Which Country Has the Most Fluorite Mineral?

Fluorite, also known as fluorspar, is an important industrial mineral composed of calcium and fluorine (CaF2). It is considered a halide mineral. Fluorite has a wide variety of uses including in the manufacture of steel, aluminum, glass, enamelware and hydrofluoric acid. It is also used to make fluorine gas and foam products like refrigerants. Other uses are in optoelectronics, lithium batteries and camera lenses. With its many industrial applications, fluorite is a strategically important mineral for a country to have in abundant reserves. But which country has the most fluorite?

China is by far the leading producer of fluorite in the world, accounting for over 60% of global production. In 2021, China produced over 4 million metric tons of the mineral. The country has enormous reserves contained in large fluorite mines primarily located in the provinces of Hunan,Inner Mongolia, Jiangxi, Guangdong and Shandong.

China’s first exploitable deposits of fluorite were discovered in the 1930s. Production steadily ramped up in subsequent decades to supply the country’s growing steel and aluminum industries. China instituted market reforms in the 1980s that spurred greater investment in mining and exponential increases in fluorite production. Now the mineral forms part of China’s strategic stockpile of resources.

The prodigious production of fluorite has enabled China to become the world’s largest exporter of the mineral. It supplies fluorite to countries across Asia, Europe and the Americas. The leading consumers of Chinese fluorspar include Mexico, the United States, the European Union and Southeast Asian nations.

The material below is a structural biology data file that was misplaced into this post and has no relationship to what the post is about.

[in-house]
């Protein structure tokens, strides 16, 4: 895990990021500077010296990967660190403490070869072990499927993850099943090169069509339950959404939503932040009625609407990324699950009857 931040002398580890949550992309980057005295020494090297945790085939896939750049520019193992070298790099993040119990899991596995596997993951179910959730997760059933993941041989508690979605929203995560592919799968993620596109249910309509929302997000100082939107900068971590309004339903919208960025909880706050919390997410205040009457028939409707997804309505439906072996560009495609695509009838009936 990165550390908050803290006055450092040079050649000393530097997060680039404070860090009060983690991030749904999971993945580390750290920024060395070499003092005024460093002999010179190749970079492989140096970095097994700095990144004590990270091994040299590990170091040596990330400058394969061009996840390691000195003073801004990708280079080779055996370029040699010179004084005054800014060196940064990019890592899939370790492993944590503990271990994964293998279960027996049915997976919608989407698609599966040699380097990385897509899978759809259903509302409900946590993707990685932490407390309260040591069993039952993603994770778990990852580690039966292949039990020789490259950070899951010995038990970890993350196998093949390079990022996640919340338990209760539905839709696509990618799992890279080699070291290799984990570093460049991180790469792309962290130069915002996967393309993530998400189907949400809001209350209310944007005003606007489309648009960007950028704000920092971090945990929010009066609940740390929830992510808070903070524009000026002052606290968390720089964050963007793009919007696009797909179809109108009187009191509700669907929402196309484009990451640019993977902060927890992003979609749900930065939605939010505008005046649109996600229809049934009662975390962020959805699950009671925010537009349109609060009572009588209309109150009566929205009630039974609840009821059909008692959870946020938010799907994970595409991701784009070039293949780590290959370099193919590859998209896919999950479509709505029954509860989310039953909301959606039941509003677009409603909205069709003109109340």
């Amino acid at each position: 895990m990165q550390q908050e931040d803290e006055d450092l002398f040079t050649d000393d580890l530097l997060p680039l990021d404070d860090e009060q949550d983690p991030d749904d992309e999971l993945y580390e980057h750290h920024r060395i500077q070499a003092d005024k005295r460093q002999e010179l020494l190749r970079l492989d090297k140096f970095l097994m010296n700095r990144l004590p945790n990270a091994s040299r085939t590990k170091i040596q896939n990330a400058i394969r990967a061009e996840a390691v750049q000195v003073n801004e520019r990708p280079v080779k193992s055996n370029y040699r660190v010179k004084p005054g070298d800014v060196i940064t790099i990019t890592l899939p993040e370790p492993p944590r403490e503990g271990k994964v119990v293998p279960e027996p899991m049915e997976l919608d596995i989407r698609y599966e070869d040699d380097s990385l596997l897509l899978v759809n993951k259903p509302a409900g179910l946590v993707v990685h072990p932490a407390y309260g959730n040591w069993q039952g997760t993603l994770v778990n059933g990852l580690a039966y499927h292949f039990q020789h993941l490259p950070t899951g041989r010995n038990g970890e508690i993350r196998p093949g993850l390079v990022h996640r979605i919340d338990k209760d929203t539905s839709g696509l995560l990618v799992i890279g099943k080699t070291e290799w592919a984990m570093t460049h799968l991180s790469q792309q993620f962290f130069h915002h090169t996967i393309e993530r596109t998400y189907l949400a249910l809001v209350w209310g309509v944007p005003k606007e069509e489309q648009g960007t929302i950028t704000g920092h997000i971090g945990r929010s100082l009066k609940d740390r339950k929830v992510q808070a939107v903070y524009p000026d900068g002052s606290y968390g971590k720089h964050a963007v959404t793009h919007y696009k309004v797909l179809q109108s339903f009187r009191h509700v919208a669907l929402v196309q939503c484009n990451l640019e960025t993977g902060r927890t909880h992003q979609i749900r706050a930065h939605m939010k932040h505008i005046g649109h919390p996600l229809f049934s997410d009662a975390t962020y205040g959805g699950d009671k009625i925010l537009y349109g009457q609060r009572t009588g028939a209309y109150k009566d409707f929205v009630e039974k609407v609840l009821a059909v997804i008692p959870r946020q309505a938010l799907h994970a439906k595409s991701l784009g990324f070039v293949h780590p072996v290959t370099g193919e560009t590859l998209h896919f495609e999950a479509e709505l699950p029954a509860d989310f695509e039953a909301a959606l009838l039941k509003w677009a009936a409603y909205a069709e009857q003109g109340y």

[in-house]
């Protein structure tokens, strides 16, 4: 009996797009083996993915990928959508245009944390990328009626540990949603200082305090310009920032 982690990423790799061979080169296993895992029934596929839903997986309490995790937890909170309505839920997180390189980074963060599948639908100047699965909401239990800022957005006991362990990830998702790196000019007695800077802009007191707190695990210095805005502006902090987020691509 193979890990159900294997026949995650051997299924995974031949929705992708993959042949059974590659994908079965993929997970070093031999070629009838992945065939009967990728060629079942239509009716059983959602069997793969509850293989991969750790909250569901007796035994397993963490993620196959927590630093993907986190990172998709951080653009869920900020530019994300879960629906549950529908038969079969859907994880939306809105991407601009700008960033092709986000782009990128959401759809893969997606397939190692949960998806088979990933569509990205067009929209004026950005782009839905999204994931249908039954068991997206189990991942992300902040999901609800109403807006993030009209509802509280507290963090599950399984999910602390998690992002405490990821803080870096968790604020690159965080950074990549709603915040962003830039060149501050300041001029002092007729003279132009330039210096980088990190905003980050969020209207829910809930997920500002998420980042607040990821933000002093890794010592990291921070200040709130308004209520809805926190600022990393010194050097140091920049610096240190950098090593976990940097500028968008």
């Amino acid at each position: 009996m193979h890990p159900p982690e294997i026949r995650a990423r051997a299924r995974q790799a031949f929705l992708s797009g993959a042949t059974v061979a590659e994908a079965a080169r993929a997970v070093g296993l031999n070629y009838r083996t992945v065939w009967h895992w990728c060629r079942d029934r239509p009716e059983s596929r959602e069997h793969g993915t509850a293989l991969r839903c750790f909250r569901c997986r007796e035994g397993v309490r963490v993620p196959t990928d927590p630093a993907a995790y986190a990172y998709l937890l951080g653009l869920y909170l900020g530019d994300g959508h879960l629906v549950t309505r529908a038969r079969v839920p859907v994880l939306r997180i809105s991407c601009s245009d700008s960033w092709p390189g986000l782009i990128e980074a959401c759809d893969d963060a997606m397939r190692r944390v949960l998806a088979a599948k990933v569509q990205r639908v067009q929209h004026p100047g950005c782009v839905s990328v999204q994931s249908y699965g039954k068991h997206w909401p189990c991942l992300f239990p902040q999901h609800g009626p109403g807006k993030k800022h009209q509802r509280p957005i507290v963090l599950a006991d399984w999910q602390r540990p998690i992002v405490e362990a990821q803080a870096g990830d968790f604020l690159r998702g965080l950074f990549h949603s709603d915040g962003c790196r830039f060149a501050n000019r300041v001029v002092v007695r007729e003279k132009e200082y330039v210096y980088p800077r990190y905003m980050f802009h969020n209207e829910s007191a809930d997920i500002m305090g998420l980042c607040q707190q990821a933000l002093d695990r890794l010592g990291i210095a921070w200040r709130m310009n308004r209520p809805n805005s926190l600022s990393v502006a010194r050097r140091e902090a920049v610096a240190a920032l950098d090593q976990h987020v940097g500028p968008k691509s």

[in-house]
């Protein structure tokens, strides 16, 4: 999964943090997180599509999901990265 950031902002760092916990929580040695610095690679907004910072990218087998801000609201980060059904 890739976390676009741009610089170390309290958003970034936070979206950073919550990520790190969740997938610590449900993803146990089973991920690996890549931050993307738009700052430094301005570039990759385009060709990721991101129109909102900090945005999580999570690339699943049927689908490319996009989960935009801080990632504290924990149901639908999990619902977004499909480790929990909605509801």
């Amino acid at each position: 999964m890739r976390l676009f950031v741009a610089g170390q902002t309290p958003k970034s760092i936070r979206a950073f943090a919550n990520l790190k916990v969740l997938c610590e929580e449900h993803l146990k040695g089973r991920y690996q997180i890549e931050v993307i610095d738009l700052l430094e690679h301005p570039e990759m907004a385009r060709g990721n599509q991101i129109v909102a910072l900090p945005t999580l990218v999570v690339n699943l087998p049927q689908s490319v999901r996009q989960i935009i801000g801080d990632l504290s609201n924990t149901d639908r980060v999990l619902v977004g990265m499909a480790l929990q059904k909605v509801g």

China’s dominance in fluorspar production is attributed to a number of factors:

  • Abundant reserves – China sits on the largest known reserves of fluorite in the world estimated at over 240 million tons. This allows massive scales of production.
  • Inexpensive labor – Labor costs are relatively low enabling the labor-intensive mining of fluorite to be conducted economically.
  • Lax regulations – Environmental and safety regulations in mining and processing are not as stringent as in Western nations. This reduces costs.
  • State support – The Chinese government provides subsidies and incentives to enable large-scale fluorite production. The mineral is regarded as strategic.
  • Downstream industries – Massive steel, aluminum and chemical industries provide ready demand for fluorite. Most fluorspar is consumed domestically.

The future looks bright for China to continue its fluorite dominance. Reserves and production are set to expand as new large mines come online. The 12th Five Year Plan has also outlined support for further growth in domestic fluorspar output and processing capacity. China’s grip on the global fluorite market looks assured for decades to come.

While China may have the most fluorite mineral by a large margin, there are other countries with substantial reserves and production. Mexico is the world’s second largest producer at just over 16% of global output. South Africa, Mongolia, Russia and Spain are other leading producers of the valuable industrial mineral. But as it stands, China’s sheer scale of reserves and production cements its status as the undisputed king of the fluorite world.